In The Loneliness Experiment from BBC Radio 4 and Wellcome Collection, 55,000 participants ages 16 and up completed 40-minute-long online surveys that included questions about everything from friendships and relationships to technology, and their answers revealed some surprising results. While older individuals are always thought to be the loneliest of the bunch, that's a far cry from the truth: 40 percent of those ages 16 to 24 said they feel lonely often or very often, making them the loneliest age group. In comparison, 29 percent of those ages 65 to 74 and 27 percent of those 75 and up felt the same way.
While older individuals are always thought to be the loneliest of the bunch, that's a far cry from the truth: 40 percent of those ages 16 to 24 said they feel lonely often or very often, making them the loneliest age group.
Those numbers are pretty shocking, especially with all the tools younger individuals have to bond and form relationships with each other. The interesting thing, though, is the people who felt the loneliest said social media—you know, a prime way people connect with each other—was the main problem due to them having more "online only" friends than IRL friends. Interestingly enough, time spent online has also been linked to increased unhappiness. So while keeping up with your #girlgang on Instagram or tweeting something funny to your bestie is great, spending time with people face-to-face is important, too—not just for avoiding feelings of loneliness, but also for your health. Loneliness was recently found to be just as bad for your body as smoking 15 cigarettes a day.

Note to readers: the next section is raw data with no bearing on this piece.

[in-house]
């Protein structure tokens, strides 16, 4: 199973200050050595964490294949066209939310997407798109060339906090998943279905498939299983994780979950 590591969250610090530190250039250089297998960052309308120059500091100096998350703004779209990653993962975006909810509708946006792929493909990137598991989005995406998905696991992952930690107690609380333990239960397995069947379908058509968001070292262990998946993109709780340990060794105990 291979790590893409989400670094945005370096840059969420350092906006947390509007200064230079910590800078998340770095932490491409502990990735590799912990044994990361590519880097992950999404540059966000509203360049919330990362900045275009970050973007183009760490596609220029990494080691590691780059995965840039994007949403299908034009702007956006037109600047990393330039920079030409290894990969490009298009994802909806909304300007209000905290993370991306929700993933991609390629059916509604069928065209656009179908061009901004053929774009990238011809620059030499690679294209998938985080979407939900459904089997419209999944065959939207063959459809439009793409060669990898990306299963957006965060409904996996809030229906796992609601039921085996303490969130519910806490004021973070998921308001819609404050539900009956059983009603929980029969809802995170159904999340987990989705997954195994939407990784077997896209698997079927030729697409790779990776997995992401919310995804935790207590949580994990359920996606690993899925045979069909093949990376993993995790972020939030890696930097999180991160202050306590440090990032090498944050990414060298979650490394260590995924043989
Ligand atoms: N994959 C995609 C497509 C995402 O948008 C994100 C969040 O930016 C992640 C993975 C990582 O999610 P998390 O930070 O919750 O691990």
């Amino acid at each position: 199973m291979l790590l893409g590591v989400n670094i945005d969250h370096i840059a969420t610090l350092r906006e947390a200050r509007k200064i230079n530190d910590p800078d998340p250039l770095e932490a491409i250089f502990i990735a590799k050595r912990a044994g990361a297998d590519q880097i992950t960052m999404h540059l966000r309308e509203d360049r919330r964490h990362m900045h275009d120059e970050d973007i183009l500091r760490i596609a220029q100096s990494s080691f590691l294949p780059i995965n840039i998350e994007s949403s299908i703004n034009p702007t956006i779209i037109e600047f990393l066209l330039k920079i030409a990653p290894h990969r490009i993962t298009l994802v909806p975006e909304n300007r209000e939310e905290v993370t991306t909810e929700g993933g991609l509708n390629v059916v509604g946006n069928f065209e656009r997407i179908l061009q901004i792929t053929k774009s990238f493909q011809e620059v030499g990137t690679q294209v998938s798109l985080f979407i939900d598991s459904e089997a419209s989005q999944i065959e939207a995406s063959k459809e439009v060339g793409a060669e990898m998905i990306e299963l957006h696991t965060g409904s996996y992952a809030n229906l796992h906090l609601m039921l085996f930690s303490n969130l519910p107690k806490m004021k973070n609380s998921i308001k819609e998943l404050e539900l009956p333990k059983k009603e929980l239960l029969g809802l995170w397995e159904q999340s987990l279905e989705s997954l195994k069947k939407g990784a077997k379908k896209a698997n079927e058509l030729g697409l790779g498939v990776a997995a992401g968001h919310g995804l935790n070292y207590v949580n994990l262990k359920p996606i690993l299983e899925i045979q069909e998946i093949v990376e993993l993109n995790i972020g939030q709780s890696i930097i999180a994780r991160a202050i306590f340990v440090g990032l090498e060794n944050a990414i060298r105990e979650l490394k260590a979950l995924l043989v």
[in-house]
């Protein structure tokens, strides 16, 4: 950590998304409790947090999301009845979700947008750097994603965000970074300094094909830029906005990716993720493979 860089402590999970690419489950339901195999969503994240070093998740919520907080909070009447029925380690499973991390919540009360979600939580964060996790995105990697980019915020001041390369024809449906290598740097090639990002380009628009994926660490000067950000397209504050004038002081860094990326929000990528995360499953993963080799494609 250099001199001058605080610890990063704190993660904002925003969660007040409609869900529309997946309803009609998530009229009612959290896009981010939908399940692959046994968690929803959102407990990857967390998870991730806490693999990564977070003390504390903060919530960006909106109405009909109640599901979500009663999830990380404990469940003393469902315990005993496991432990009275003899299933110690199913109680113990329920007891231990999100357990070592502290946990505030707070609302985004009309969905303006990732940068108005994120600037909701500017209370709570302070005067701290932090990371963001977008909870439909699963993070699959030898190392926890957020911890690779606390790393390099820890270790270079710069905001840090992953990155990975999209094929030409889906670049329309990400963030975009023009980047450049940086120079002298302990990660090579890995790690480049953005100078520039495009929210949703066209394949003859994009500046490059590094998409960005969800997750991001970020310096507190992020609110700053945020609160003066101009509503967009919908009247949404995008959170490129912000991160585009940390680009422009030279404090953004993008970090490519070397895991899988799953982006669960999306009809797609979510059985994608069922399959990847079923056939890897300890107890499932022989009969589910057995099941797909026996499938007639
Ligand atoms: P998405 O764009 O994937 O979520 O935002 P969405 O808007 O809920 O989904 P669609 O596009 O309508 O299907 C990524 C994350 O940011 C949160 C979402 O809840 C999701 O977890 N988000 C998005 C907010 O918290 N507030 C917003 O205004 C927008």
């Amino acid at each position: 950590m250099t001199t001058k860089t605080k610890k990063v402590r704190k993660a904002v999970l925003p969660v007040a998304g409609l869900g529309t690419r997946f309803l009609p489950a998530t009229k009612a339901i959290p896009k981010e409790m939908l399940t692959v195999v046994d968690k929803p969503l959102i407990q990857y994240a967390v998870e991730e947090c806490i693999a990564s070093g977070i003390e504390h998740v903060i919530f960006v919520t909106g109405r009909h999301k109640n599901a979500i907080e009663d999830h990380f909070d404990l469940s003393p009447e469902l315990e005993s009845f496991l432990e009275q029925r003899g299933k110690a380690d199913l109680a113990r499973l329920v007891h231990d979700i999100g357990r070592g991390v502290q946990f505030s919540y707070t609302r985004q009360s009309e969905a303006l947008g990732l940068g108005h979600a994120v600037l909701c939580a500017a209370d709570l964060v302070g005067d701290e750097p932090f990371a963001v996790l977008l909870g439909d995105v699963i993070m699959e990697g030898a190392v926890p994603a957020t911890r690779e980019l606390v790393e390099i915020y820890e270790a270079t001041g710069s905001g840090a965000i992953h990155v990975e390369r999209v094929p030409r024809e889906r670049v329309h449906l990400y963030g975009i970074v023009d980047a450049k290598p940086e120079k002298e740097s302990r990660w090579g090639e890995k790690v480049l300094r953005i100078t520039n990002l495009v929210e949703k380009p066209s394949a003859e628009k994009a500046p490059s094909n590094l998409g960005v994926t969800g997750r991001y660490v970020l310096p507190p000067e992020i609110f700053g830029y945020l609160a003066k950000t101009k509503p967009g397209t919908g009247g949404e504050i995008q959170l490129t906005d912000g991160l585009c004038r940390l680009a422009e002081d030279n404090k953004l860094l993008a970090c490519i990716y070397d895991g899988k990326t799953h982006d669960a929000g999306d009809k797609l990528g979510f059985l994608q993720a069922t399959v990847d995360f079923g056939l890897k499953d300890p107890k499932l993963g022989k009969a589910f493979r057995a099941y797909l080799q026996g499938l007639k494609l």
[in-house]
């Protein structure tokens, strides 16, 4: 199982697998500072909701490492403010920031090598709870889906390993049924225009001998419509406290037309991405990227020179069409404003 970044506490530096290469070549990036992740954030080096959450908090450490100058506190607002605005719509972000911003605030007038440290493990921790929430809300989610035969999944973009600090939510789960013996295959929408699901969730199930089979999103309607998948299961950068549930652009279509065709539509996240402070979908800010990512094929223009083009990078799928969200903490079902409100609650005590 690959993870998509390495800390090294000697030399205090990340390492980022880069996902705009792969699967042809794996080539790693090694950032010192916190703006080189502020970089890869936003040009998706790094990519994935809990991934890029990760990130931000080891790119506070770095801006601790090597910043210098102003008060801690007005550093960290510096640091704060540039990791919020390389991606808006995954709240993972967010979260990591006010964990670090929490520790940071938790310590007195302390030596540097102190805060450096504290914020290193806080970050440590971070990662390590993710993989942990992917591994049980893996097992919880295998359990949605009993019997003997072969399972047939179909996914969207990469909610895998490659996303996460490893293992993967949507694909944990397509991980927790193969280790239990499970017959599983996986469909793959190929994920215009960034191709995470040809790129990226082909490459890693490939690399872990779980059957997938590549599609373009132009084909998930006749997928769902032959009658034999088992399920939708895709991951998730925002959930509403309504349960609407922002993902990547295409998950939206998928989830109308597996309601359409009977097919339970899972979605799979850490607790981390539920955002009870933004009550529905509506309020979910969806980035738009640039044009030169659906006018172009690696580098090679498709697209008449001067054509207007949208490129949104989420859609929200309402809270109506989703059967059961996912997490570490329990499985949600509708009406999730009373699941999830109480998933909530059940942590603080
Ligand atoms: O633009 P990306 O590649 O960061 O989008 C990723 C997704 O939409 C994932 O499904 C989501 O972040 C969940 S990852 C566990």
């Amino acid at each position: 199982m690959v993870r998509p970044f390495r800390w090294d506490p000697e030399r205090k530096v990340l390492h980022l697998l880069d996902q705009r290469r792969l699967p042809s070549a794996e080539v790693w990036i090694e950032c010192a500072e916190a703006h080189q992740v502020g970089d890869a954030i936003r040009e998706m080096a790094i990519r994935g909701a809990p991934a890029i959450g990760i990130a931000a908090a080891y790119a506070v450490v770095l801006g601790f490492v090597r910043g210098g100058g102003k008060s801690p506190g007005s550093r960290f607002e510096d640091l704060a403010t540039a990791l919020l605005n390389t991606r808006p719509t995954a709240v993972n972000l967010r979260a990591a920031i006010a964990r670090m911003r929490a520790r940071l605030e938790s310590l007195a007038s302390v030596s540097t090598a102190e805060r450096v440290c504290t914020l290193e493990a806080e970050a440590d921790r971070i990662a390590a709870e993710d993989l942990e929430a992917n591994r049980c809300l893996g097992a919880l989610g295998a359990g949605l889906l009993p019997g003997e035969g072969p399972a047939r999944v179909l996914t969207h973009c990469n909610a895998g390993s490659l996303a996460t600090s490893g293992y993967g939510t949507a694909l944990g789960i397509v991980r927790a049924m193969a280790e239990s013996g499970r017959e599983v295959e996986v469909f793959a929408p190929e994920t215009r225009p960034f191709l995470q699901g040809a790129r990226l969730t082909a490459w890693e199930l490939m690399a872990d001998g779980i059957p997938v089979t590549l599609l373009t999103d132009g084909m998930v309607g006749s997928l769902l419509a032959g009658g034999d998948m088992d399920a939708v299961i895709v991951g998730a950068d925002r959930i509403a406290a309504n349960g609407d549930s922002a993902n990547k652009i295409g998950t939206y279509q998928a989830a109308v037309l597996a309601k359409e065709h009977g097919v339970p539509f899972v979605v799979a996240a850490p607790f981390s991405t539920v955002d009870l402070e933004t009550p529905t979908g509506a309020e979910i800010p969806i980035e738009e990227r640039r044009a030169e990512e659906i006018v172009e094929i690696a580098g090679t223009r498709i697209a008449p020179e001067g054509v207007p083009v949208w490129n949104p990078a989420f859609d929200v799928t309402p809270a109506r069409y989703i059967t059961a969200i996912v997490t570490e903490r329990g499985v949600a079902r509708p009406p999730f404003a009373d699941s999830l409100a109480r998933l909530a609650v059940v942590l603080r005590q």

Make it your mission to schedule in more time meeting up with those you care about. And if you want to build up your group, don't be afraid to: Making new friends can be tricky, but even if it's awkward at first, putting yourself out there and (finally!) asking that cool girl from yoga class to lunch could turn into a lifelong connection that will make you feel anything but lonely.
Loading More Posts...